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Micron announces DDR4 module prior to release of official spec.

by Alistair Lowe on 8 May 2012, 10:33

Tags: Micron (NASDAQ:MU)

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Officially launched in 2007, DDR3 is starting to show its age five years down the line and is now a little power hungry and sluggish when compared against other offerings outside of the DDR spec. It's good news then, perhaps, that memory maker, Micron, has announced that it has already shipped out samples to "key partners" of memory based on the new and near-final, DDR4 spec.

Micron's chips are based on 30nm technology, with the shipped modules featuring a 4Gb x 8 configuration rated at 2,400MT/s. The firm plans to also introduce x16 and x32 parts, eventually ramping up to speeds of 3,200MT/s, the expected industry standard.

Initial reports of the DDR4 standard suggest that 2,400MT/s will be the minimum required transfer rate, with 3,200MT/s available immediately at the enthusiast end of the market, with hopes that the standard can scale up to 4,266MT/s. It's believed that the standard will also push for lower power usage, with a maximum rating of 1.2V, obtained from a move to sub-40nm manufacturing processes and perhaps the integration of power-saving techniques deployed in other technologies, such as 'pseudo open drain' from GDDR.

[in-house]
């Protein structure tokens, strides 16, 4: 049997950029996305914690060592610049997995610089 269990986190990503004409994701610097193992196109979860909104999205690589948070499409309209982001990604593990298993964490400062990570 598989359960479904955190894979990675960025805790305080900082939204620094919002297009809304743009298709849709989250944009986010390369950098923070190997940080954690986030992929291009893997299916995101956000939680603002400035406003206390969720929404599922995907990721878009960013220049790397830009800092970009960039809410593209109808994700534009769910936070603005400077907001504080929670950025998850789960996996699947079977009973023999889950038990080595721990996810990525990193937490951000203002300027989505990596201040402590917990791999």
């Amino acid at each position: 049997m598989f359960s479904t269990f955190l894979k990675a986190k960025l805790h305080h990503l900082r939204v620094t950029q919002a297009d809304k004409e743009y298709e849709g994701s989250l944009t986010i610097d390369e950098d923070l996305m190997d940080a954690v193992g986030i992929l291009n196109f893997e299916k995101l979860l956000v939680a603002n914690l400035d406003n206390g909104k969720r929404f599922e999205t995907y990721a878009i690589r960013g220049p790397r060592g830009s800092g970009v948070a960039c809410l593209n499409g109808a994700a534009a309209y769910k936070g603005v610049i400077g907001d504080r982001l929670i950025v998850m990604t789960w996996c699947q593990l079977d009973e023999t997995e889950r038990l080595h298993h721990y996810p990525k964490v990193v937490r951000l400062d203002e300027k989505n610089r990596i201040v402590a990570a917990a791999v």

Looking to remove the mess that has appeared recently, with dual, triple and quad channel DDR3 memory variants, DDR4 will likely require a point-to-point configuration where a single module is connected to a single channel in the controller.

Despite its announcement to support DDR4, like many other firms who have joined the Hybrid Memory Cube (HMC) Consortium, Micron believes that there is more potential in a new HMC standard, which proposes to offer a 15-fold increase over current DDR3 memory performance, whilst taking 90 per cent less space and consuming 70 per cent less energy - perhaps one to keep an eye on as the specification is expected to be announced sometime this year.

HEXUS Forums :: 9 Comments

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Quick, so it is. And here was me being concerned about the cost of upgrading from DDR2 to DDR3 system. May as well wait now. Ivy Bridge with these puppies will be well fast.
Ivy bridge has only a DDR3 controller, it won't support these modules.
I was wondering when DDR4 would be introduced. The industry moved from DDR to DDR2 fairly fast then stopped on DDR3 for ages. Must be what 4 year on DDR3 now, think it was realeased with Nehalem.
Progress is all good, but memory speed makes very little difference anyway, due to all the caching in modern CPUs because the latency to access system RAM is so awful. Modern CPU dies (excluding ones with GPUs included) are pretty much a small amount of execution logic floating in a sea of cache.

That hybrid memory cube stuff sounds ace though. I'd imagine a large cube memory placed within the same package as the CPU die would be pretty ace. Wonder if that'd be possible?
geez, i am still using ddr2. now here comes ddr4 ?